Accepted Papers

Industrial Track
Authors:
Enda Barrett, Schneider Electric
Stephen Linder, Schneider Electric

Abstract:
Recent high profile developments of autonomous learning thermostats by companies such as Nest Labs and Honeywell have brought to the fore the possibility of ever greater numbers of intelligent devices permeating our homes and working environments into the future. However, the specific learning approaches and methodologies utilised by these devices have never been made public. In fact little information is known as to the specifics of how these devices operate and learn about their environments or the users who use them. This paper proposes a suitable learning architecture for such an intelligent thermostat in the hope that it will benefit further investigation by the research community. Our architecture comprises a number of different learning methods each of which contributes to create a complete autonomous thermostat capable of controlling a HVAC system. A novel state action space formalism is proposed to enable a Reinforcement Learning agent to successfully control the HVAC system by optimising both occupant comfort and energy costs. Our results show that the learning thermostat can achieve cost savings of 10% over a programmable thermostat, whilst maintaining high occupant comfort standards.

Industrial Track
Authors:

George Forman, Hila Nachlieli, Renato Keshet

Affiliation(s):
Hewlett-Packard Labs

Abstract:
Our business users have often been frustrated with clustering results that do not suit their purpose; when trying to discover clusters of product complaints, the algorithm may return clusters of product models instead. The fundamental issue is that complex text data can be clustered in many different ways, and, really, it is optimistic to expect relevant clusters from an unsupervised process, even with parameter tinkering.We studied this problem in an interactive context and developed an effective solution that re-casts the problem formulation, radically different from traditional or semi-supervised clustering. Given training labels of some known classes, our method incrementally proposes complementary clusters. In tests on various business datasets, we consistently get relevant results and at interactive time scales. This paper describes the method and demonstrates its superior ability using publicly available datasets. For automated evaluation, we devised a unique cluster evaluation framework to match the business user's utility.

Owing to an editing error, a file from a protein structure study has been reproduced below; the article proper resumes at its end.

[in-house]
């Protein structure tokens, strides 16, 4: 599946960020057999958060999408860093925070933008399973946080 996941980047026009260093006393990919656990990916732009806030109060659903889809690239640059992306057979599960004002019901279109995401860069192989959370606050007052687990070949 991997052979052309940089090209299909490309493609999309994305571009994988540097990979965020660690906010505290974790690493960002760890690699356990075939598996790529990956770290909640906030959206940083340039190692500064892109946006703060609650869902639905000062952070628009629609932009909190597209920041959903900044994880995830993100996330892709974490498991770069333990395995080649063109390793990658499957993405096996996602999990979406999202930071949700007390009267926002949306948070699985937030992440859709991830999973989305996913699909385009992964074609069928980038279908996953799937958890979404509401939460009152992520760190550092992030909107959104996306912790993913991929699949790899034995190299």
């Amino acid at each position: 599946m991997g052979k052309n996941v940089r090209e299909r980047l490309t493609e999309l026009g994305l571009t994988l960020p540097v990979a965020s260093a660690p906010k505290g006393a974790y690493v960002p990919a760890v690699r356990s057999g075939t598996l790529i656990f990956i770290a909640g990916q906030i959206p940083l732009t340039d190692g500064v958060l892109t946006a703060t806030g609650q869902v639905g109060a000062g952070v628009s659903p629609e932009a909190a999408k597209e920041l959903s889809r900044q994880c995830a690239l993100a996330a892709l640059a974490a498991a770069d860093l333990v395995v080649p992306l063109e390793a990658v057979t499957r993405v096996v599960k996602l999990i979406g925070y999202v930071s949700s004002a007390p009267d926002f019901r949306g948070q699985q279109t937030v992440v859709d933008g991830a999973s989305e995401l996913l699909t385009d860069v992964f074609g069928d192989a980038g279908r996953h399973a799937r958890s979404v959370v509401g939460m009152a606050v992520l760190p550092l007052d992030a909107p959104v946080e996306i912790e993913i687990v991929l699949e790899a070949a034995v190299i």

Industrial Track
Authors:
Romain Guigourès, Zalando
Dominique Gay, Orange
Boullé Marc, Orange Labs
Fabrice Clérot, Orange Labs
Fabrice Rossi, SAMM EA 4543

Abstract:
Call Detail Records (CDRs) are data recorded by telecommunications companies, consisting of basic informations related to several dimensions of the calls made through the network: the source, destination, date and time of calls. CDRs data analysis has received much attention in the recent years since it might reveal valuable information about human behavior. It has shown high added value in many application domains like e.g., communities analysis or network planning.In this paper, we suggest a generic methodology based on data grid models for summarizing information contained in CDRs data. The method is based on a parameter-free estimation of the joint distribution of the variables that describe the calls. We also suggest several well-founded criteria that allows one to browse the summary at various granularities and to explore the summary by means of insightful visualizations. The method handles network graph data, temporal sequence data as well as user mobility data stemming from original CDRs data. We show the relevance of our methodology on real-world CDRs data from Ivory Coast for various case studies, like network planning strategy and yield management pricing strategy.